6 Things to Know About Building a Brand Strategy

15th, 2019
Keyhole - Digital Marketing Agency - Joe Dudeck
Joe Dudeck
President + Founder
15th, 2019
Keyhole - Digital Marketing Agency - Joe Dudeck
Joe Dudeck
President + Founder

Branding is one of the most important aspects of any business, no matter the size. An effective brand strategy sets you apart and makes you easily identifiable.

But what exactly does “branding” mean? How does it affect a small business or new startup? Simply put, your brand is your promise to customers. It communicates the product or service they can expect from your company and the experience they’ll receive. Your brand is derived from who you are, who you want to be, and who people perceive you to be.

6 Things to Know About Building a Brand Strategy-small business marketing-Colorado Springs

Strong brands don’t just happen. They are usually the results of a long-term strategy guiding regular business and is tightly bound to understanding customer needs. A strong brand gives customers confidence to move forward with a purchase decision. According to Harvard Business Review, building a solid brand benefits companies in three ways:

  • It is an economical means of addressing customer concerns at scale.
  • It prevents ad hoc marketing efforts that result in unclear messaging.
  • It allows marketers to increase margins and build loyalty with their own customer base and protects them from competition.

1. Understand Your Audience

Brands today must be more than a logo or a design. They have to build meaningful relationships with customers. To do this you must know the audience you serve…truly know them. Know their needs and desires, and their struggles and challenges to progress. It’s also important to recognize how and why they purchase, as well as the channels they use to interact with businesses like yours. Learning about what drives them will help you shape your Brand Perception – what your brand has been in the past, what it is now, and what you want it to be in the future.

Within your wider audience is your niche — prospects who benefit the most from the services you offer. Tailor your brand strategy and your marketing primarily to this niche rather than trying to appeal to everyone at once. As you expand into new markets you will add more groups and craft targeted messaging for each. When you market to your niche you can design value propositions addressing distinct needs and triggers.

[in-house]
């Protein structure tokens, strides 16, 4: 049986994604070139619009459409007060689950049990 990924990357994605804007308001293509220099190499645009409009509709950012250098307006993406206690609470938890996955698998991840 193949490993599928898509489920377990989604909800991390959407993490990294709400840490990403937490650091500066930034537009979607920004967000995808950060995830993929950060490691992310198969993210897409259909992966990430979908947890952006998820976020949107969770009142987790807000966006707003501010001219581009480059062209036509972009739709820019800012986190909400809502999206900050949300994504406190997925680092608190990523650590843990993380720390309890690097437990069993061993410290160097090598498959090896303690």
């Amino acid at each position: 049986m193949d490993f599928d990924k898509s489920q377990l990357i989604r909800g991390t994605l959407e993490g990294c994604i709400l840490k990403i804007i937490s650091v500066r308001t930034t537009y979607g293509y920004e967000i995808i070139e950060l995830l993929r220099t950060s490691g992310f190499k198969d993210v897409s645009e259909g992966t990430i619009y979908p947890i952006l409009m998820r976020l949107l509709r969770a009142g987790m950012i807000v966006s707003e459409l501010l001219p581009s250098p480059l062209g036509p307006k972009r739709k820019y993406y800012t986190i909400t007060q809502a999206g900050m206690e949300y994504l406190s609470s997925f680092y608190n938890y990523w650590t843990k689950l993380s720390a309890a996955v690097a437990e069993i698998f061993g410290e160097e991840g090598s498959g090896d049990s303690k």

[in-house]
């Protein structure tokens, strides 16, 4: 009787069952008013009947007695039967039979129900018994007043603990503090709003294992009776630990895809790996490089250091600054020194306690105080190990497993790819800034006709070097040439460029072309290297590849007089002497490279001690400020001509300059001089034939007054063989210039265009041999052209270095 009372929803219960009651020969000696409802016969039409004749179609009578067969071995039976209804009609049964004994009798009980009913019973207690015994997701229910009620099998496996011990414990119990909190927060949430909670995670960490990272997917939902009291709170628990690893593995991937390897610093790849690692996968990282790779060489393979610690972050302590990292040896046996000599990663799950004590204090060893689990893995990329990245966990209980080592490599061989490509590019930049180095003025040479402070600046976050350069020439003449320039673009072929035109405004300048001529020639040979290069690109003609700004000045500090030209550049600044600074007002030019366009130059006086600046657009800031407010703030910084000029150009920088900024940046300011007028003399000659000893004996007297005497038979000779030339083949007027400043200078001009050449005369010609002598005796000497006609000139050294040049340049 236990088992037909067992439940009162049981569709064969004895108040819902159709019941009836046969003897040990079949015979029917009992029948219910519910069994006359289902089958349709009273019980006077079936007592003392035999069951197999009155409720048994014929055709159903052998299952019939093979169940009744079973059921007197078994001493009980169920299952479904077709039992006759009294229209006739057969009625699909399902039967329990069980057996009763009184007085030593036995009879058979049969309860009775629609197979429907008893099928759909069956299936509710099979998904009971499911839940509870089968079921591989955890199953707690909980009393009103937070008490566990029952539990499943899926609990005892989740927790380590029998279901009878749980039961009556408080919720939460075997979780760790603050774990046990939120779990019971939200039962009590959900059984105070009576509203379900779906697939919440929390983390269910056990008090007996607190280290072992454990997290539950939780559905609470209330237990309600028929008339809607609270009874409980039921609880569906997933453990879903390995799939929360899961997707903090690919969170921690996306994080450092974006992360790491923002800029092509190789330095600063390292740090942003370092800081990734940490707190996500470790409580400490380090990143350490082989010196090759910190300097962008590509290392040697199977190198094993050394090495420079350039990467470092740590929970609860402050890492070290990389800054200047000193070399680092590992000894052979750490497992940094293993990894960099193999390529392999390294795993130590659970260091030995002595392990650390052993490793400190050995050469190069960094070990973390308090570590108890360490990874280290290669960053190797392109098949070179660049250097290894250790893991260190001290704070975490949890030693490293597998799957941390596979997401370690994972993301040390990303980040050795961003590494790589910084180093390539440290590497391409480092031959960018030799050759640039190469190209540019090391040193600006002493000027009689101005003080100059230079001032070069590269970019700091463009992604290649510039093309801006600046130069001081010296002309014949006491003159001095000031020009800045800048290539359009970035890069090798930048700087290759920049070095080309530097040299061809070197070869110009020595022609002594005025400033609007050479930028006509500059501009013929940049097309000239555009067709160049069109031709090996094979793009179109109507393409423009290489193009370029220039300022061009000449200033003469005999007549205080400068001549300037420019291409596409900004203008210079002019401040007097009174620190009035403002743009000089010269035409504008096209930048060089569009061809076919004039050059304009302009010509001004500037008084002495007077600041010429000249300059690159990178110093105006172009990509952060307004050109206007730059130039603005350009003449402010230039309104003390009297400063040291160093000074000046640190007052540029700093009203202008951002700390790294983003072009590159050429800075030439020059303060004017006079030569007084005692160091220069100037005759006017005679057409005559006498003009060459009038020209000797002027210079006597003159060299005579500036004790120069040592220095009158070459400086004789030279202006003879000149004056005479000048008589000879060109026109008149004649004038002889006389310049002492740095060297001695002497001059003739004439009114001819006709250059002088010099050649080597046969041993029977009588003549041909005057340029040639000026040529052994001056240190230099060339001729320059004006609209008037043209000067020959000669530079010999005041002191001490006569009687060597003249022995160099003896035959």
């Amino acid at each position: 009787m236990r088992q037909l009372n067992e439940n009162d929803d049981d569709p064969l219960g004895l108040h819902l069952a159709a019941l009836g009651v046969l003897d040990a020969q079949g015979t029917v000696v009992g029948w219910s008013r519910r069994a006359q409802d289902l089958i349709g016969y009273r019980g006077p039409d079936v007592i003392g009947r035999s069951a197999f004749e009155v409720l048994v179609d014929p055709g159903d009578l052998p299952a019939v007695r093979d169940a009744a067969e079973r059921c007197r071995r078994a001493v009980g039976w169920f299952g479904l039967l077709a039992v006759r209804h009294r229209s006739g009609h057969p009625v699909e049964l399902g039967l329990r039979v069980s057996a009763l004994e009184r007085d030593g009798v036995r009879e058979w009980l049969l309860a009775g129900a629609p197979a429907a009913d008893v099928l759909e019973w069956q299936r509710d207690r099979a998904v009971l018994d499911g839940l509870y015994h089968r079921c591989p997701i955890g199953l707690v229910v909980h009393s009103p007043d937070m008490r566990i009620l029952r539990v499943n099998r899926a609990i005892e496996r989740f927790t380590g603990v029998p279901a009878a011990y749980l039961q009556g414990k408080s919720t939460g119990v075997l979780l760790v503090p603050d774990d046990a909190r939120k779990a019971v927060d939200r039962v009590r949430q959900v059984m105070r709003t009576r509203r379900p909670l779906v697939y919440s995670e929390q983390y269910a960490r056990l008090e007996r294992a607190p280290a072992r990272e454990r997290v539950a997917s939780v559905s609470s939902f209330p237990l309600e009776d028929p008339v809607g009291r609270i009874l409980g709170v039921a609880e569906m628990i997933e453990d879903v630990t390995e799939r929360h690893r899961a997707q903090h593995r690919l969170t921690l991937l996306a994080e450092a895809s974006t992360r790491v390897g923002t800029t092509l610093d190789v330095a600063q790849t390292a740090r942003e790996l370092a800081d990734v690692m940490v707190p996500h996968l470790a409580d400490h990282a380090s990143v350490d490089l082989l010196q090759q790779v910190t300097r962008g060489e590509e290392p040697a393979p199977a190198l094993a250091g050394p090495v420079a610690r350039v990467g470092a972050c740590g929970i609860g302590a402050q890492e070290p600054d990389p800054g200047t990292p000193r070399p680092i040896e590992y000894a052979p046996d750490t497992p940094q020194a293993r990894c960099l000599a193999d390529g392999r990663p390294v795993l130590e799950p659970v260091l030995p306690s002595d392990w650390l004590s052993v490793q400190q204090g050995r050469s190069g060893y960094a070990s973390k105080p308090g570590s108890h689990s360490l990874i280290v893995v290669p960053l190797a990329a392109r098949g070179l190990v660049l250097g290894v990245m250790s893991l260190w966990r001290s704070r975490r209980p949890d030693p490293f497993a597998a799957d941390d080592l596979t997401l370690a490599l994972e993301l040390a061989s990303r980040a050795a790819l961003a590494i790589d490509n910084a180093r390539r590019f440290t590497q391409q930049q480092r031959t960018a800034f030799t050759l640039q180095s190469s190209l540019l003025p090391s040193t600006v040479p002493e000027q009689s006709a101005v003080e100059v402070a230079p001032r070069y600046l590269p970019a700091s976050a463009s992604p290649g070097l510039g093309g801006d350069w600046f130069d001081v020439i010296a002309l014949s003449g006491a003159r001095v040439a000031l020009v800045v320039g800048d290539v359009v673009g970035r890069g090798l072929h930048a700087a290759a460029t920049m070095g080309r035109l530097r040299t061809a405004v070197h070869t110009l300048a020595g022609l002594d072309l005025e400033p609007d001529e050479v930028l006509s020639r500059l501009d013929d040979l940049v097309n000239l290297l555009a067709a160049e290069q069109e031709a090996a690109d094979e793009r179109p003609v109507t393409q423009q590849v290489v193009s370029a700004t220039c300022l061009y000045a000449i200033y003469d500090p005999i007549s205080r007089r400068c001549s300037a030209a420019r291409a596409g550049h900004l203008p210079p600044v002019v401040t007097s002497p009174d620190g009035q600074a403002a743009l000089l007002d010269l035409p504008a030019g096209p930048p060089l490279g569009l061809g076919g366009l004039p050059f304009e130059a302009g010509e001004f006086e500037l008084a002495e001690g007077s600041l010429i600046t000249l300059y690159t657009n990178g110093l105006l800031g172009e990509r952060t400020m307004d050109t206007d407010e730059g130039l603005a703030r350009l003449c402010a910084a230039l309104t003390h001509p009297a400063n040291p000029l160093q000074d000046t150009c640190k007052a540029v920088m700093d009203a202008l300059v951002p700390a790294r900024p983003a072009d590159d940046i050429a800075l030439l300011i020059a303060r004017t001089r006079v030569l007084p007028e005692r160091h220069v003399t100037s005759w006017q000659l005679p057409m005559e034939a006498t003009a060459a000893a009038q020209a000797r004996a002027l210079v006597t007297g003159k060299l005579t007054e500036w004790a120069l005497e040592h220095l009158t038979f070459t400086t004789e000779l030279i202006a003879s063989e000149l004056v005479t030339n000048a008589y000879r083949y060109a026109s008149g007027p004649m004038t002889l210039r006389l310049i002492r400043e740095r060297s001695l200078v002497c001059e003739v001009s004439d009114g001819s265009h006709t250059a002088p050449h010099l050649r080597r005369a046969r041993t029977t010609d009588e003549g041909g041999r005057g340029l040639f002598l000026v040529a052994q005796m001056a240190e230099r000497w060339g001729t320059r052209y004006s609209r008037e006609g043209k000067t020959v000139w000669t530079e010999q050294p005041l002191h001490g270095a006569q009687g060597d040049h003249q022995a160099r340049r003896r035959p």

We’ve addressed effective ways of getting to know your audience on our Content Strategy Building Series Day 2: Getting to Know Your Audience. We highly recommend using these tips for sitting down with current and future customers to gain a robust understanding of how they think and work.

2. Identify Your Brand Values

How do you then craft a brand that compels your audience and their needs? The answer lies in discovering and articulating your specific brand values — that is, the passion and purpose behind your company. This will be the driver for everything you design moving forward including Brand Promise, Brand Voice, and Brand Positioning. What inspired you to create the business? What value do you offer your customers?

To articulate this correctly, avoid superficial or vague statements about profit and revenue. Your brand values should be declarations that reflect winning qualities of a memorable brand and should center around core company values that you hold near and dear. You might hold authenticity above all else, or strive to be the simplest solution in your industry. Whatever it is you do, have something clear and enticing.

Not long ago, we released our new brand identity — including the creation of a new logo, color scheme, and typeface that more accurately represent the soul of our small business.

3. Identify Brand Promise, Voice and Positioning

These three elements are important to craft individually because they help shape the look and feel of your visual brand as well as future method for communications. While they might all sound the same, they each provide unique angles that must be considered.

  • Brand Promise — A brand promise conveys an idea that goes beyond benefits. It’s not a slogan, advertising headline, or unique selling point. Its uniqueness comes from how it transforms the way your company creates meaningful connections. A brand promise is a natural extension of the building blocks of your corporate strategy:  mission, vision, and values. It should communicate a powerful commitment for your narrative in which these core elements can be explained and lived out.